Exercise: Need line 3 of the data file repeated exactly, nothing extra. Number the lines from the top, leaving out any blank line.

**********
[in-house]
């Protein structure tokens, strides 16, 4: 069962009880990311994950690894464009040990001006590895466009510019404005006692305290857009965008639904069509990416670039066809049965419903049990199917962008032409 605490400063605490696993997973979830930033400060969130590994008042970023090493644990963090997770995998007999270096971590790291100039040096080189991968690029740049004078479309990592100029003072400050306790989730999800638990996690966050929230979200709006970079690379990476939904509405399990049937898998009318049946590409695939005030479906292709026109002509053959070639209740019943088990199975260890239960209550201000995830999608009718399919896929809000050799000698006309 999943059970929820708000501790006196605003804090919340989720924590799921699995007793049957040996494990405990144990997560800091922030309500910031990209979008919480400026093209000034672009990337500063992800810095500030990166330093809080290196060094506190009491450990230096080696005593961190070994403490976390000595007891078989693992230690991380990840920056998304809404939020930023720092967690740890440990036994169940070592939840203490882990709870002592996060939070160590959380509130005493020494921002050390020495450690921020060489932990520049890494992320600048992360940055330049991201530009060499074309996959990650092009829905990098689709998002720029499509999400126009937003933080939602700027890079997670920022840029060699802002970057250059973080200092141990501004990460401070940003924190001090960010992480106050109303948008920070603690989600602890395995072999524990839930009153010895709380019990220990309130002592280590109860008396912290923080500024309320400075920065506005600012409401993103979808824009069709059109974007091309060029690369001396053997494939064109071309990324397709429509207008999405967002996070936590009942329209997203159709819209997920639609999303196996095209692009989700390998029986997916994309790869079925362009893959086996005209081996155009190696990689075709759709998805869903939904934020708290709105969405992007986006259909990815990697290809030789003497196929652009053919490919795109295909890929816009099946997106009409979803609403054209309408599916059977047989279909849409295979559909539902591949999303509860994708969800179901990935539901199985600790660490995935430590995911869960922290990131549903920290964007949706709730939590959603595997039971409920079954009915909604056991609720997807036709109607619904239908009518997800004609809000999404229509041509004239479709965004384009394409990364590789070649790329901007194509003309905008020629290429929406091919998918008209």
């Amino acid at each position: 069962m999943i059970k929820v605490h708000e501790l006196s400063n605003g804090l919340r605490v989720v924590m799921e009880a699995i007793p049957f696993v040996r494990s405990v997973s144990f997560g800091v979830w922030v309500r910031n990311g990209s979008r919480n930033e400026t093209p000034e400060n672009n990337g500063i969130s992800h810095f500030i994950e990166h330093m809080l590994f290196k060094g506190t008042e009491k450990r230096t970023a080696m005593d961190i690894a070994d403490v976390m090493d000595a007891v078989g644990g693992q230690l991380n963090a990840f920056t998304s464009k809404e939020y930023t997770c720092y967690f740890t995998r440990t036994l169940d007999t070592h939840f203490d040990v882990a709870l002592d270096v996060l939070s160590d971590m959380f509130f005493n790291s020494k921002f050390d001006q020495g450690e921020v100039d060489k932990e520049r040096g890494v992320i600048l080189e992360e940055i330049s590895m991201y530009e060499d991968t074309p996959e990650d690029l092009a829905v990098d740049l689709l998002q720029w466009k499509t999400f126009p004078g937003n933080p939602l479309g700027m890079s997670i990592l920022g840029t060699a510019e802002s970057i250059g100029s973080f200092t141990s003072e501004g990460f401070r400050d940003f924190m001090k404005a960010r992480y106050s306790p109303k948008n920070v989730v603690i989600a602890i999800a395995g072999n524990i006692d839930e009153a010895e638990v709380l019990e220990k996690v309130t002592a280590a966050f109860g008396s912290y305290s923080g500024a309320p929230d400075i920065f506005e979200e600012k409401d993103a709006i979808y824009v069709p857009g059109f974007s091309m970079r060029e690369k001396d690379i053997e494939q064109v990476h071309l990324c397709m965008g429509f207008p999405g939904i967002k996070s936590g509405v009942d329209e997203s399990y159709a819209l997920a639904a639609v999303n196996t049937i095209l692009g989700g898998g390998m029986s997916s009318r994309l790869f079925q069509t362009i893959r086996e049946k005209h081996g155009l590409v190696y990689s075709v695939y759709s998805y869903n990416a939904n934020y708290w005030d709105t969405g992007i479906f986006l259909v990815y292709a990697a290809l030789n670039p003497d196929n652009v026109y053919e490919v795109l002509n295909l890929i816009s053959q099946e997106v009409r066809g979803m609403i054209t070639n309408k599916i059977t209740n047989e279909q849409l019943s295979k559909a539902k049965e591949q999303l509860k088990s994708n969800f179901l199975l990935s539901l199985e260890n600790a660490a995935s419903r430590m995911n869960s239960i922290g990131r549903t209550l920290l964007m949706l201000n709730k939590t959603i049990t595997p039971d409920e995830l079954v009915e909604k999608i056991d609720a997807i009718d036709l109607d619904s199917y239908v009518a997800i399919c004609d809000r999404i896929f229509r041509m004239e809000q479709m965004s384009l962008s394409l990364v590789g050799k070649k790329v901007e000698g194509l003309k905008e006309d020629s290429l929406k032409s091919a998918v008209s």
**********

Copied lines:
């Amino acid at each position: 069962m999943i059970k929820v605490h708000e501790l006196s400063n605003g804090l919340r605490v989720v924590m799921e009880a699995i007793p049957f696993v040996r494990s405990v997973s144990f997560g800091v979830w922030v309500r910031n990311g990209s979008r919480n930033e400026t093209p000034e400060n672009n990337g500063i969130s992800h810095f500030i994950e990166h330093m809080l590994f290196k060094g506190t008042e009491k450990r230096t970023a080696m005593d961190i690894a070994d403490v976390m090493d000595a007891v078989g644990g693992q230690l991380n963090a990840f920056t998304s464009k809404e939020y930023t997770c720092y967690f740890t995998r440990t036994l169940d007999t070592h939840f203490d040990v882990a709870l002592d270096v996060l939070s160590d971590m959380f509130f005493n790291s020494k921002f050390d001006q020495g450690e921020v100039d060489k932990e520049r040096g890494v992320i600048l080189e992360e940055i330049s590895m991201y530009e060499d991968t074309p996959e990650d690029l092009a829905v990098d740049l689709l998002q720029w466009k499509t999400f126009p004078g937003n933080p939602l479309g700027m890079s997670i990592l920022g840029t060699a510019e802002s970057i250059g100029s973080f200092t141990s003072e501004g990460f401070r400050d940003f924190m001090k404005a960010r992480y106050s306790p109303k948008n920070v989730v603690i989600a602890i999800a395995g072999n524990i006692d839930e009153a010895e638990v709380l019990e220990k996690v309130t002592a280590a966050f109860g008396s912290y305290s923080g500024a309320p929230d400075i920065f506005e979200e600012k409401d993103a709006i979808y824009v069709p857009g059109f974007s091309m970079r060029e690369k001396d690379i053997e494939q064109v990476h071309l990324c397709m965008g429509f207008p999405g939904i967002k996070s936590g509405v009942d329209e997203s399990y159709a819209l997920a639904a639609v999303n196996t049937i095209l692009g989700g898998g390998m029986s997916s009318r994309l790869f079925q069509t362009i893959r086996e049946k005209h081996g155009l590409v190696y990689s075709v695939y759709s998805y869903n990416a939904n934020y708290w005030d709105t969405g992007i479906f986006l259909v990815y292709a990697a290809l030789n670039p003497d196929n652009v026109y053919e490919v795109l002509n295909l890929i816009s053959q099946e997106v009409r066809g979803m609403i054209t070639n309408k599916i059977t209740n047989e279909q849409l019943s295979k559909a539902k049965e591949q999303l509860k088990s994708n969800f179901l199975l990935s539901l199985e260890n600790a660490a995935s419903r430590m995911n869960s239960i922290g990131r549903t209550l920290l964007m949706l201000n709730k939590t959603i049990t595997p039971d409920e995830l079954v009915e909604k999608i056991d609720a997807i009718d036709l109607d619904s199917y239908v009518a997800i399919c004609d809000r999404i896929f229509r041509m004239e809000q479709m965004s384009l962008s394409l990364v590789g050799k070649k790329v901007e000698g194509l003309k905008e006309d020629s290429l929406k032409s091919a998918v008209s």